Lincoln at West Point. changes to be made in the Cabinet — no more new Generals to be made — a Characteristic speech from the Gorilla, &c. An account of Abe Lincoln's visit to West Point is amusing. The correspondent states that Abe went to bed "like any ordinary man," when he reached the place. In conversatich to "my warm Union loving friend, of New Jersey," he said that his visit to West Point was not "to make or unmake any Generals." A correspondent of the N. Y. Expresange in the programme, and it was settled that General Scott should return to West Point to-night, and there await the missive which will probably soon summon him to to tell you why I went to see General Scott. I can only say that my visit to West Point did not have the importance which has been attached to it, but it concerned md the crowd dispersed. Gen. Scott, on arriving on the New York was driven to his hotel, where he will remain till afternoon, when he will return to West Point.
found impossible to accommodate all of the Yankee officers recently captured with quarters in the warehouses called sometimes "Libby's buildings," the Government has engaged a house on 18th street, and it was being prepared for their accommodation on yesterday. The Gen. Reynolds, of Illinois, mentioned as among the captives, used to be a Professor at West Point. As a boarder at the C. S. Prison he is now in charge of Lieut. T. P. Turner, who, in former years, was his pupil at West Point. found impossible to accommodate all of the Yankee officers recently captured with quarters in the warehouses called sometimes "Libby's buildings," the Government has engaged a house on 18th street, and it was being prepared for their accommodation on yesterday. The Gen. Reynolds, of Illinois, mentioned as among the captives, used to be a Professor at West Point. As a boarder at the C. S. Prison he is now in charge of Lieut. T. P. Turner, who, in former years, was his pupil at West Point.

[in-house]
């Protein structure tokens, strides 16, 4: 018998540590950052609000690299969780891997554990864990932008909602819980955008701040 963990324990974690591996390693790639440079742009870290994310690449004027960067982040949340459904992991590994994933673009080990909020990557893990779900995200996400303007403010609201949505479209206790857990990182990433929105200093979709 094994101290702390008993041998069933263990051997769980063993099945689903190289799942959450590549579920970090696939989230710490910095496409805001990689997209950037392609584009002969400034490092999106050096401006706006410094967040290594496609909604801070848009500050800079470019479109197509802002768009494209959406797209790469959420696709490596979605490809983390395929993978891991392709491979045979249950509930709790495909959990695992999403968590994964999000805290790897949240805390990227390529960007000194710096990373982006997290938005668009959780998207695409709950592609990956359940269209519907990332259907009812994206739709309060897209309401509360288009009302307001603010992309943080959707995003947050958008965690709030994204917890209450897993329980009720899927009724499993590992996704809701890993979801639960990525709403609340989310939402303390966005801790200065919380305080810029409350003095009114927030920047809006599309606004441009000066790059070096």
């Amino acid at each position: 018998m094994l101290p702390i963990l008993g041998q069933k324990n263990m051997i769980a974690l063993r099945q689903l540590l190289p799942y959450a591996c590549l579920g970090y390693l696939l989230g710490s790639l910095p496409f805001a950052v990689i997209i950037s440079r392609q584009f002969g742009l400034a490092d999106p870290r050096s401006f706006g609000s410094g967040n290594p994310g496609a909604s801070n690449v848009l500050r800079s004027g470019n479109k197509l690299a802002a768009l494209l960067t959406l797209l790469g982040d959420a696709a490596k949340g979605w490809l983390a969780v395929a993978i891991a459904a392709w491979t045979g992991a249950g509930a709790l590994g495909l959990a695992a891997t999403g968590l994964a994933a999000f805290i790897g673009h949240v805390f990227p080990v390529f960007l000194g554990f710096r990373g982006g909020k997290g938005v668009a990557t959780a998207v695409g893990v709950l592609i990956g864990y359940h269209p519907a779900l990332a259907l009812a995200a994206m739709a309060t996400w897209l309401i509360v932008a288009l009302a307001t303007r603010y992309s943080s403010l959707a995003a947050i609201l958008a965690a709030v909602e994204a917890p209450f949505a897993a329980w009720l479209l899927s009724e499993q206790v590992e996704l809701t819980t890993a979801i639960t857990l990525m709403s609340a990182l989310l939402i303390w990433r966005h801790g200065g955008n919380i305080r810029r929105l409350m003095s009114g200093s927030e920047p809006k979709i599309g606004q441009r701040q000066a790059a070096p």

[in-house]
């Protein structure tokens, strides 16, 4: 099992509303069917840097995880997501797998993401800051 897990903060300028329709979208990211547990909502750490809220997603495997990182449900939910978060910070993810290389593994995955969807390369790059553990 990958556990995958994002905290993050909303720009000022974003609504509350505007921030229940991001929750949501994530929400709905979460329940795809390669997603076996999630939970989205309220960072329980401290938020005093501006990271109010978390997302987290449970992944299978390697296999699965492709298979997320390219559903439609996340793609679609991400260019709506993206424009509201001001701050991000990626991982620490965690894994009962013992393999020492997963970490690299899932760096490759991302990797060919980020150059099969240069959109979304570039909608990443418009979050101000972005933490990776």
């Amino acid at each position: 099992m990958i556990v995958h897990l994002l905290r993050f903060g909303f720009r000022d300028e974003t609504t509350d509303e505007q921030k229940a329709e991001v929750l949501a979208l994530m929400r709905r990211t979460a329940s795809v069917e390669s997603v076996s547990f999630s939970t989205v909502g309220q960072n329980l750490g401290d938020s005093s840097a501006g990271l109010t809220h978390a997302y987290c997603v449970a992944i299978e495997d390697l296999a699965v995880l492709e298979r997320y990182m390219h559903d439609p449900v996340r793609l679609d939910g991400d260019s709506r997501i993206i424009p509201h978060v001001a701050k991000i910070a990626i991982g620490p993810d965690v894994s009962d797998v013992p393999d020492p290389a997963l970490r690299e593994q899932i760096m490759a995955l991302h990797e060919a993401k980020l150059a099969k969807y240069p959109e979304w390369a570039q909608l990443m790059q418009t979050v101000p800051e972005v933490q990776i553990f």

Lincoln Makes a night journey. It is stated that King Lincoln made a hurried night journey on the 24th instant, from Washington City to West Point, after the manner of his rapid nocturnal transit in Scotch cap and military cloak from Harrisburg to Washington. The Herald suggests that it was to meet Gen. Scott and Gen. Pope with a view to important military arrangements in Virginia. McClellan, it seems, was too slow, while affairs generally in the Valley have gone away with the Federalists. It seems that Blenker is superseded by Carl Shurz, "Fremont is falling back;" "Shields has fallen from grace," and "McDowell has fallen from his horse," so injuring himself as to be hors de combat. All this added to Banks's humiliation, sets the troubled King off in the night to consult Old Lundy and General Pope. The latter General, the Herald thinks, is, in the estimation of the President, the rising military star to whom to trust the retrieval of affairs in Virginia.--Pope is from Illi